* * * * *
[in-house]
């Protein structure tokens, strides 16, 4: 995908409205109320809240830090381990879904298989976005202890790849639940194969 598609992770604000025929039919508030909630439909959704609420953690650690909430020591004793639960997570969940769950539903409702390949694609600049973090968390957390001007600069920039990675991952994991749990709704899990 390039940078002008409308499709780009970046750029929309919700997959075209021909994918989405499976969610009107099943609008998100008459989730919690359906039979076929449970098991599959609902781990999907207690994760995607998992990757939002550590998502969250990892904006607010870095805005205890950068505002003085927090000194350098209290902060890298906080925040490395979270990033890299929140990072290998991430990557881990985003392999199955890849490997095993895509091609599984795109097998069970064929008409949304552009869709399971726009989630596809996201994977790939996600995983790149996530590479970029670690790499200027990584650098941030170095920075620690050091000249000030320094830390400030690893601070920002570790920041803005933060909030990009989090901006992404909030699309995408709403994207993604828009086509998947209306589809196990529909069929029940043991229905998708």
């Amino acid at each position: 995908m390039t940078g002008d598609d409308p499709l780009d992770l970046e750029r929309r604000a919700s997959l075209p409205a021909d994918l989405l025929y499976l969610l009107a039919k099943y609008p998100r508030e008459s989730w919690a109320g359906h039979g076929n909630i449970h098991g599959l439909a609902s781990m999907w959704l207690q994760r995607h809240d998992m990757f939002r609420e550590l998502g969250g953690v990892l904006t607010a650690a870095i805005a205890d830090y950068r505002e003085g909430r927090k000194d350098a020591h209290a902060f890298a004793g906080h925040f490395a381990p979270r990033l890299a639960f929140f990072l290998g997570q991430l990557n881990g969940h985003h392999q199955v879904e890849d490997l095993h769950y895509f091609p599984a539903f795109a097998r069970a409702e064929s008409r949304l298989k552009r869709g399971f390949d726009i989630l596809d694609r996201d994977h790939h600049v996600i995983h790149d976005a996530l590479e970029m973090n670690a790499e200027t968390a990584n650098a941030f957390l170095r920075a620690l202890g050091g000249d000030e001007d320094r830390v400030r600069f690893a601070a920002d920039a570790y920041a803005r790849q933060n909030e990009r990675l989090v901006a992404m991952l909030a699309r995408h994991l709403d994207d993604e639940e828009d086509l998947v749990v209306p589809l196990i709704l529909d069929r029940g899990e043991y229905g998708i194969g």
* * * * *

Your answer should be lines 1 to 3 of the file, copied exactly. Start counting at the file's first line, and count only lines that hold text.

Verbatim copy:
[in-house]
């Protein structure tokens, strides 16, 4: 995908409205109320809240830090381990879904298989976005202890790849639940194969 598609992770604000025929039919508030909630439909959704609420953690650690909430020591004793639960997570969940769950539903409702390949694609600049973090968390957390001007600069920039990675991952994991749990709704899990 390039940078002008409308499709780009970046750029929309919700997959075209021909994918989405499976969610009107099943609008998100008459989730919690359906039979076929449970098991599959609902781990999907207690994760995607998992990757939002550590998502969250990892904006607010870095805005205890950068505002003085927090000194350098209290902060890298906080925040490395979270990033890299929140990072290998991430990557881990985003392999199955890849490997095993895509091609599984795109097998069970064929008409949304552009869709399971726009989630596809996201994977790939996600995983790149996530590479970029670690790499200027990584650098941030170095920075620690050091000249000030320094830390400030690893601070920002570790920041803005933060909030990009989090901006992404909030699309995408709403994207993604828009086509998947209306589809196990529909069929029940043991229905998708």
């Amino acid at each position: 995908m390039t940078g002008d598609d409308p499709l780009d992770l970046e750029r929309r604000a919700s997959l075209p409205a021909d994918l989405l025929y499976l969610l009107a039919k099943y609008p998100r508030e008459s989730w919690a109320g359906h039979g076929n909630i449970h098991g599959l439909a609902s781990m999907w959704l207690q994760r995607h809240d998992m990757f939002r609420e550590l998502g969250g953690v990892l904006t607010a650690a870095i805005a205890d830090y950068r505002e003085g909430r927090k000194d350098a020591h209290a902060f890298a004793g906080h925040f490395a381990p979270r990033l890299a639960f929140f990072l290998g997570q991430l990557n881990g969940h985003h392999q199955v879904e890849d490997l095993h769950y895509f091609p599984a539903f795109a097998r069970a409702e064929s008409r949304l298989k552009r869709g399971f390949d726009i989630l596809d694609r996201d994977h790939h600049v996600i995983h790149d976005a996530l590479e970029m973090n670690a790499e200027t968390a990584n650098a941030f957390l170095r920075a620690l202890g050091g000249d000030e001007d320094r830390v400030r600069f690893a601070a920002d920039a570790y920041a803005r790849q933060n909030e990009r990675l989090v901006a992404m991952l909030a699309r995408h994991l709403d994207d993604e639940e828009d086509l998947v749990v209306p589809l196990i709704l529909d069929r029940g899990e043991y229905g998708i194969g």